NGS is a holistic, unbiased approach that generates comprehensive information on gene variance [5]. Exome NGS analysis in our family revealed a heterozygous missense mutation in an alternative exon of the GFAP gene (exon 7A), which has not previously been included in the diagnostic screening of AOAD. Additional variants in other genes included a private mutation in the X-linked gene encoding histone deacetylase 6, HDAC6, which was present in the male, but absent in the female, patients. HDAC6 was suggested to have a modulating role in different processes related to neurodegeneration, including authophagy, proteosomal degradation, aggresome formation [6, 7]. We demonstrated that the mutant HDAC6 variant has reduced deacetylase activity, which could contribute to the different phenotypes of our patients.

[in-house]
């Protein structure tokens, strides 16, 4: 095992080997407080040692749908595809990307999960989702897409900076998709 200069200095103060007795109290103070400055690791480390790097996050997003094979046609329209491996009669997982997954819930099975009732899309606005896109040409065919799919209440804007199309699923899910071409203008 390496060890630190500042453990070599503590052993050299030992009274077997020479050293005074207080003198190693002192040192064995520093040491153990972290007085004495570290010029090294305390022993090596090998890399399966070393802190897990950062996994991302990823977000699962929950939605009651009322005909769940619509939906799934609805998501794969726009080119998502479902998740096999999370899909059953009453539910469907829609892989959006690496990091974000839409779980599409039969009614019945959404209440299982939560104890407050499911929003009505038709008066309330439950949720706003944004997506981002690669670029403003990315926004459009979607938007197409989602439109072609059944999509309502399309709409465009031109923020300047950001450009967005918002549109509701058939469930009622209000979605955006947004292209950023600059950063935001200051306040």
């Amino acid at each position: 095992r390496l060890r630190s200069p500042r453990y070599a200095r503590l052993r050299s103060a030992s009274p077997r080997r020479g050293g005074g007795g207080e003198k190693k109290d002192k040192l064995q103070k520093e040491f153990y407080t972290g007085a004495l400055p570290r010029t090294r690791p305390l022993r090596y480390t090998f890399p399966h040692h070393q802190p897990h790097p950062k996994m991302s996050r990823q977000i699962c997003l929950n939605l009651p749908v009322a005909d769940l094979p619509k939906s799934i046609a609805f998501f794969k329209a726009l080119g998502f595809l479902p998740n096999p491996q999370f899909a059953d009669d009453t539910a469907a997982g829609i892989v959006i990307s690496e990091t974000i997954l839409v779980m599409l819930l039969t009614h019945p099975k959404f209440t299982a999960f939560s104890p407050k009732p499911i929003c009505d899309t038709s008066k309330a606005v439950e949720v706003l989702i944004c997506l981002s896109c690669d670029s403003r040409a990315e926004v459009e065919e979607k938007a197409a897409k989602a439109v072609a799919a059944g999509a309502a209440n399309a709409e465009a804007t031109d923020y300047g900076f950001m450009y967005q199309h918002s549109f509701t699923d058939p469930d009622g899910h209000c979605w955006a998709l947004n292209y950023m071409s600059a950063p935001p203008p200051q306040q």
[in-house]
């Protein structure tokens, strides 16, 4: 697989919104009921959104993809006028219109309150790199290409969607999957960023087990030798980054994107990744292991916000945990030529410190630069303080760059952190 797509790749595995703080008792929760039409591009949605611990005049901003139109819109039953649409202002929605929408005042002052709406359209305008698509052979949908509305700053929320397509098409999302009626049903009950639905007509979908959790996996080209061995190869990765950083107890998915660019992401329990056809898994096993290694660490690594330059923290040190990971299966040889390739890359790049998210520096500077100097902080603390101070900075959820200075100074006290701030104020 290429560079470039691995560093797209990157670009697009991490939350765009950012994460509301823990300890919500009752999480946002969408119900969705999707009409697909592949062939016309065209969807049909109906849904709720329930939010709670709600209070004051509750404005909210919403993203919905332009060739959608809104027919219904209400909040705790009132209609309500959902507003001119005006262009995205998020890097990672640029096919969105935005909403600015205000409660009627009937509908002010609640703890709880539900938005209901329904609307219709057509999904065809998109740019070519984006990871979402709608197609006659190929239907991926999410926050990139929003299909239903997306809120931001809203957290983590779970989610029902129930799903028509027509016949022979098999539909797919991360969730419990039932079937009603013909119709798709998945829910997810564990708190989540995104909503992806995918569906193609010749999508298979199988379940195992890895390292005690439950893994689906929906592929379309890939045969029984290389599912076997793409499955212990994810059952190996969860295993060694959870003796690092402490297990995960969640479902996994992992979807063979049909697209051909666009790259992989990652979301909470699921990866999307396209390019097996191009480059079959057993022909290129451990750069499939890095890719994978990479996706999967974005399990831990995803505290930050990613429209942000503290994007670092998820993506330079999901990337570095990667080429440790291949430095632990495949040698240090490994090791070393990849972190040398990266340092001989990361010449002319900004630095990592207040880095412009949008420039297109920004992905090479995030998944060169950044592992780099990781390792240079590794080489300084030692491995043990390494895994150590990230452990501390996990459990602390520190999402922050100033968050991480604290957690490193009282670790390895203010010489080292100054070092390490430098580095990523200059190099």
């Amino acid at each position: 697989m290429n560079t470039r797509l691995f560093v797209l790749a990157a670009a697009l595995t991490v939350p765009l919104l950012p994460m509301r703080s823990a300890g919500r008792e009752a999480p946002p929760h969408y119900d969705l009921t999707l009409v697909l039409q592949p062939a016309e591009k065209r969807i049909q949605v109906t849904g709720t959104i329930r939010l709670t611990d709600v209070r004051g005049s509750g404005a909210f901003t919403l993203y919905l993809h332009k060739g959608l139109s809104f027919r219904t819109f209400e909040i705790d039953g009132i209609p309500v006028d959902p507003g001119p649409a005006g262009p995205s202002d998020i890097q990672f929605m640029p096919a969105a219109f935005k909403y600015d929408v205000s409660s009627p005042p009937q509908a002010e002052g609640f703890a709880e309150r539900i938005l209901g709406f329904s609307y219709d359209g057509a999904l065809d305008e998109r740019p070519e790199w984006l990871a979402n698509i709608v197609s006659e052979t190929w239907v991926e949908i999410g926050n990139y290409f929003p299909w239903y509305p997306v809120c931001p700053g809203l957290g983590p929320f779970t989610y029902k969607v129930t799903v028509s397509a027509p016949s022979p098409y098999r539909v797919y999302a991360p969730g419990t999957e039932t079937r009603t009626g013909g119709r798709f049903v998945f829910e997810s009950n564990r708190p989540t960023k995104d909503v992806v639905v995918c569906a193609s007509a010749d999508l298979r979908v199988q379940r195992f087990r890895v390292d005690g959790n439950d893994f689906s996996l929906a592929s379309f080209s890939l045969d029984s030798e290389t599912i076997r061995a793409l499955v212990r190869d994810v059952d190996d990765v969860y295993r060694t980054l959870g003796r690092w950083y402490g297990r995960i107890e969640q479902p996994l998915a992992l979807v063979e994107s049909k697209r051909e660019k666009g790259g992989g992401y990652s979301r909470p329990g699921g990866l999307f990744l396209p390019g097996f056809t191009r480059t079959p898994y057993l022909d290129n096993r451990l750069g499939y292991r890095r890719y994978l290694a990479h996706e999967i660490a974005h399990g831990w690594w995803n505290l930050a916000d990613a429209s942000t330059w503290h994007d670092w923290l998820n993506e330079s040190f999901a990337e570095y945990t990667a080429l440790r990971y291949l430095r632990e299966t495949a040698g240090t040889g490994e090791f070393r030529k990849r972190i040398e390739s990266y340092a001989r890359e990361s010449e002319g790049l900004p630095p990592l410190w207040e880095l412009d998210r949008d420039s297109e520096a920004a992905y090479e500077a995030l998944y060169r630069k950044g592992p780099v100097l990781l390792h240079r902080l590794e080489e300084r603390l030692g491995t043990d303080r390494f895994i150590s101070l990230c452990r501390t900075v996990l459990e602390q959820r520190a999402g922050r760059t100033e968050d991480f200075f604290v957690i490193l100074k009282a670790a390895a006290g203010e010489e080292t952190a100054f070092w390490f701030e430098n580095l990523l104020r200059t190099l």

Patients and methods

Case reports

Patient 1, Pt1 (subject II-2 in Figure 1A) is now 68 years old. Her insidious disease onset started at 55 years, and was first characterized by psychiatric symptoms, initially as a bipolar disorder with depression alternated by hypomanic behavior (compulsive gambling), and eventually as a cognitive deterioration with apathy, neglect of personal care, and memory loss. Shortly thereafter, she manifested an ataxic gait with frequent falls, followed by progressive dysarthria, dysphagia to liquids, drooling, and fluctuating palatal myoclonus. An Electroencephalography at 61 showed unspecific irritative abnormalities; visual evoked potentials were altered. The neurological examination disclosed a moderate ataxic gait requiring a can, dysarthria, palatal myoclonus, and hypotonia (right > left), increased tendon reflexes, a positive Babinski sign at the right foot, mild dyskinesias, mild distal dystonia. Eye movements were normal. A Mini Mental State Examination scored 16/30. The syndrome slowly progressed, with worsening of cognitive deterioration, dysarthria and dysphagia, and onset of urinary incontinence. Several Electromyography (EMG) examinations have consistently been normal over time.